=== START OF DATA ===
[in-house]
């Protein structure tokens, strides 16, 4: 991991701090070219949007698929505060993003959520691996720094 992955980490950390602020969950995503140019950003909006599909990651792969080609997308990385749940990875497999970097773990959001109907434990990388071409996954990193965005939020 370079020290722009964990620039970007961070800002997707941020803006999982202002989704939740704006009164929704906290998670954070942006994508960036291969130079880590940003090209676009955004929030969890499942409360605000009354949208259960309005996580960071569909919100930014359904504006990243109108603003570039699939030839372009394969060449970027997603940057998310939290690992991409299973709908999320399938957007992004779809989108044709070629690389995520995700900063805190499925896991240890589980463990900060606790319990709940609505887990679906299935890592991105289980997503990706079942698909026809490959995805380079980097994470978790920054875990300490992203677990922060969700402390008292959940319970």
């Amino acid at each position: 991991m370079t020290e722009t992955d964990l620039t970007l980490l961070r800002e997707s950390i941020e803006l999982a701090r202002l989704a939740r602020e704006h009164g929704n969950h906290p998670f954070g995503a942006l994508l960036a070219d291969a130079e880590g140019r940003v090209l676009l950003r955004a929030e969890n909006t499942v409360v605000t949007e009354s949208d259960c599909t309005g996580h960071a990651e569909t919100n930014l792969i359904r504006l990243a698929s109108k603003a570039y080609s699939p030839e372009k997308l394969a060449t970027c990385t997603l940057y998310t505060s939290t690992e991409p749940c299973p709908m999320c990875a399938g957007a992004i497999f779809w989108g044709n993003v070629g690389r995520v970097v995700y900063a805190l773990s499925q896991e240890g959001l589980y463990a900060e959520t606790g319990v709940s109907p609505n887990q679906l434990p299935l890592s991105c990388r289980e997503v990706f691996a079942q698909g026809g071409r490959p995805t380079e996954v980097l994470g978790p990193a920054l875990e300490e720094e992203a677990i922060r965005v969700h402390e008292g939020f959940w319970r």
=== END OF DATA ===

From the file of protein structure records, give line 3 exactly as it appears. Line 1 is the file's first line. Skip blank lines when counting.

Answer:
């Amino acid at each position: 991991m370079t020290e722009t992955d964990l620039t970007l980490l961070r800002e997707s950390i941020e803006l999982a701090r202002l989704a939740r602020e704006h009164g929704n969950h906290p998670f954070g995503a942006l994508l960036a070219d291969a130079e880590g140019r940003v090209l676009l950003r955004a929030e969890n909006t499942v409360v605000t949007e009354s949208d259960c599909t309005g996580h960071a990651e569909t919100n930014l792969i359904r504006l990243a698929s109108k603003a570039y080609s699939p030839e372009k997308l394969a060449t970027c990385t997603l940057y998310t505060s939290t690992e991409p749940c299973p709908m999320c990875a399938g957007a992004i497999f779809w989108g044709n993003v070629g690389r995520v970097v995700y900063a805190l773990s499925q896991e240890g959001l589980y463990a900060e959520t606790g319990v709940s109907p609505n887990q679906l434990p299935l890592s991105c990388r289980e997503v990706f691996a079942q698909g026809g071409r490959p995805t380079e996954v980097l994470g978790p990193a920054l875990e300490e720094e992203a677990i922060r965005v969700h402390e008292g939020f959940w319970r």